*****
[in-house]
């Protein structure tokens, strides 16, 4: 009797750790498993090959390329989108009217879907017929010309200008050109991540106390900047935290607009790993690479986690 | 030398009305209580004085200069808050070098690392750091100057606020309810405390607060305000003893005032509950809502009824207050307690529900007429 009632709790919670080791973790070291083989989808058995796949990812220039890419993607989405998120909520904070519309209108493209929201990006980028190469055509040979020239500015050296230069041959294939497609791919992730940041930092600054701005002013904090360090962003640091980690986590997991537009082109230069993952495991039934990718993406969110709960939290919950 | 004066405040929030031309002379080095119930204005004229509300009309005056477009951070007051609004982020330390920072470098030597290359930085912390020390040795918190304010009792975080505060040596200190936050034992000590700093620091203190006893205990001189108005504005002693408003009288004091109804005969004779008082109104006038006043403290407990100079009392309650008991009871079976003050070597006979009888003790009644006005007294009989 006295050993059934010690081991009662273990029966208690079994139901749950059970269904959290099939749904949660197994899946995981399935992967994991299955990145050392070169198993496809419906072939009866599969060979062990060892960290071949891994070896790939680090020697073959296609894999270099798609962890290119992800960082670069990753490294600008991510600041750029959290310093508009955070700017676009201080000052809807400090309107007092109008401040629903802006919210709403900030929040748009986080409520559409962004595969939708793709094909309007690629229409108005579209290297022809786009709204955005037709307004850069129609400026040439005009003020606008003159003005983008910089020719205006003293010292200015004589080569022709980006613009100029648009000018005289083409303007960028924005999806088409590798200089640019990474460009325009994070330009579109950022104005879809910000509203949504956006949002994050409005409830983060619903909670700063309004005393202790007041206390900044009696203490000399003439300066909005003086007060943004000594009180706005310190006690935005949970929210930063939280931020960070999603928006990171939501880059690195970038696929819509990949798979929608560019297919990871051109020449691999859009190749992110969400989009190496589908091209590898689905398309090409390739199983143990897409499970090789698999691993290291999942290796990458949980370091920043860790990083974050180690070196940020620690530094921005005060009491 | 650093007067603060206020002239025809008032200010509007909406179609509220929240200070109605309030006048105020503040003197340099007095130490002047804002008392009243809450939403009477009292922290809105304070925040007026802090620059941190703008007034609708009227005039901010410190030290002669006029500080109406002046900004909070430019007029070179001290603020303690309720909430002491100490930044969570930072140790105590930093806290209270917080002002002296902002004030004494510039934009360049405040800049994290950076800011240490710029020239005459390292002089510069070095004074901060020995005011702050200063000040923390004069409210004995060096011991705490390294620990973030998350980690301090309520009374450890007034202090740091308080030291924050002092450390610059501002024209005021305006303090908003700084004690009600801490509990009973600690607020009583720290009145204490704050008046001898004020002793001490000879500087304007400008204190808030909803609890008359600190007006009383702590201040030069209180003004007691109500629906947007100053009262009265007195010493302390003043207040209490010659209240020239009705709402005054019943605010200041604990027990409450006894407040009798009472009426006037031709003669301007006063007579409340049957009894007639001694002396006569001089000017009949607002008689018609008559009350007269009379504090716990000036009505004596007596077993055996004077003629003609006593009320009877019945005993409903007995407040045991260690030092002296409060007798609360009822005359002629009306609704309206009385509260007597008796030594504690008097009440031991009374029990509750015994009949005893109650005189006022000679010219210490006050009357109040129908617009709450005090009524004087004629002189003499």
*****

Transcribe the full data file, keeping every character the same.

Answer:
[in-house]
């Protein structure tokens, strides 16, 4: 009797750790498993090959390329989108009217879907017929010309200008050109991540106390900047935290607009790993690479986690 | 030398009305209580004085200069808050070098690392750091100057606020309810405390607060305000003893005032509950809502009824207050307690529900007429 009632709790919670080791973790070291083989989808058995796949990812220039890419993607989405998120909520904070519309209108493209929201990006980028190469055509040979020239500015050296230069041959294939497609791919992730940041930092600054701005002013904090360090962003640091980690986590997991537009082109230069993952495991039934990718993406969110709960939290919950 | 004066405040929030031309002379080095119930204005004229509300009309005056477009951070007051609004982020330390920072470098030597290359930085912390020390040795918190304010009792975080505060040596200190936050034992000590700093620091203190006893205990001189108005504005002693408003009288004091109804005969004779008082109104006038006043403290407990100079009392309650008991009871079976003050070597006979009888003790009644006005007294009989 006295050993059934010690081991009662273990029966208690079994139901749950059970269904959290099939749904949660197994899946995981399935992967994991299955990145050392070169198993496809419906072939009866599969060979062990060892960290071949891994070896790939680090020697073959296609894999270099798609962890290119992800960082670069990753490294600008991510600041750029959290310093508009955070700017676009201080000052809807400090309107007092109008401040629903802006919210709403900030929040748009986080409520559409962004595969939708793709094909309007690629229409108005579209290297022809786009709204955005037709307004850069129609400026040439005009003020606008003159003005983008910089020719205006003293010292200015004589080569022709980006613009100029648009000018005289083409303007960028924005999806088409590798200089640019990474460009325009994070330009579109950022104005879809910000509203949504956006949002994050409005409830983060619903909670700063309004005393202790007041206390900044009696203490000399003439300066909005003086007060943004000594009180706005310190006690935005949970929210930063939280931020960070999603928006990171939501880059690195970038696929819509990949798979929608560019297919990871051109020449691999859009190749992110969400989009190496589908091209590898689905398309090409390739199983143990897409499970090789698999691993290291999942290796990458949980370091920043860790990083974050180690070196940020620690530094921005005060009491 | 650093007067603060206020002239025809008032200010509007909406179609509220929240200070109605309030006048105020503040003197340099007095130490002047804002008392009243809450939403009477009292922290809105304070925040007026802090620059941190703008007034609708009227005039901010410190030290002669006029500080109406002046900004909070430019007029070179001290603020303690309720909430002491100490930044969570930072140790105590930093806290209270917080002002002296902002004030004494510039934009360049405040800049994290950076800011240490710029020239005459390292002089510069070095004074901060020995005011702050200063000040923390004069409210004995060096011991705490390294620990973030998350980690301090309520009374450890007034202090740091308080030291924050002092450390610059501002024209005021305006303090908003700084004690009600801490509990009973600690607020009583720290009145204490704050008046001898004020002793001490000879500087304007400008204190808030909803609890008359600190007006009383702590201040030069209180003004007691109500629906947007100053009262009265007195010493302390003043207040209490010659209240020239009705709402005054019943605010200041604990027990409450006894407040009798009472009426006037031709003669301007006063007579409340049957009894007639001694002396006569001089000017009949607002008689018609008559009350007269009379504090716990000036009505004596007596077993055996004077003629003609006593009320009877019945005993409903007995407040045991260690030092002296409060007798609360009822005359002629009306609704309206009385509260007597008796030594504690008097009440031991009374029990509750015994009949005893109650005189006022000679010219210490006050009357109040129908617009709450005090009524004087004629002189003499």